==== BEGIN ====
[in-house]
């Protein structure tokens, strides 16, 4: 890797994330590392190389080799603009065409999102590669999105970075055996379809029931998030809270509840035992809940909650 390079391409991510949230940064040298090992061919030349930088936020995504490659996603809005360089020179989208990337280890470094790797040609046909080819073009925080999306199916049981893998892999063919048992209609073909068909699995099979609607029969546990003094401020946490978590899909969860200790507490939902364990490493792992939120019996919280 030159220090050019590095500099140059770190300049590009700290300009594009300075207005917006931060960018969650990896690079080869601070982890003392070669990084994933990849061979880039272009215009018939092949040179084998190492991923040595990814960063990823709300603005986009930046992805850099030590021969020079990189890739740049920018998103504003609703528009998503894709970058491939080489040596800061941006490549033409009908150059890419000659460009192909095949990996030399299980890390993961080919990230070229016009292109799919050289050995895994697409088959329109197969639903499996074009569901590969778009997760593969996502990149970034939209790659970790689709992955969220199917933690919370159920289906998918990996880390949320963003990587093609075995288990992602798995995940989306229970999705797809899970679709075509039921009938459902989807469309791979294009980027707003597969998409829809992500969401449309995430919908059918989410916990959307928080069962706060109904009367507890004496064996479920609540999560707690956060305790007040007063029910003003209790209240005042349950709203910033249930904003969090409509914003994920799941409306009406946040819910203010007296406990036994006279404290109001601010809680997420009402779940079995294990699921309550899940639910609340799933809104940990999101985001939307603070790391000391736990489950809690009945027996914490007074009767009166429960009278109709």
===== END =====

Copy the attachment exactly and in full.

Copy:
[in-house]
């Protein structure tokens, strides 16, 4: 890797994330590392190389080799603009065409999102590669999105970075055996379809029931998030809270509840035992809940909650 390079391409991510949230940064040298090992061919030349930088936020995504490659996603809005360089020179989208990337280890470094790797040609046909080819073009925080999306199916049981893998892999063919048992209609073909068909699995099979609607029969546990003094401020946490978590899909969860200790507490939902364990490493792992939120019996919280 030159220090050019590095500099140059770190300049590009700290300009594009300075207005917006931060960018969650990896690079080869601070982890003392070669990084994933990849061979880039272009215009018939092949040179084998190492991923040595990814960063990823709300603005986009930046992805850099030590021969020079990189890739740049920018998103504003609703528009998503894709970058491939080489040596800061941006490549033409009908150059890419000659460009192909095949990996030399299980890390993961080919990230070229016009292109799919050289050995895994697409088959329109197969639903499996074009569901590969778009997760593969996502990149970034939209790659970790689709992955969220199917933690919370159920289906998918990996880390949320963003990587093609075995288990992602798995995940989306229970999705797809899970679709075509039921009938459902989807469309791979294009980027707003597969998409829809992500969401449309995430919908059918989410916990959307928080069962706060109904009367507890004496064996479920609540999560707690956060305790007040007063029910003003209790209240005042349950709203910033249930904003969090409509914003994920799941409306009406946040819910203010007296406990036994006279404290109001601010809680997420009402779940079995294990699921309550899940639910609340799933809104940990999101985001939307603070790391000391736990489950809690009945027996914490007074009767009166429960009278109709």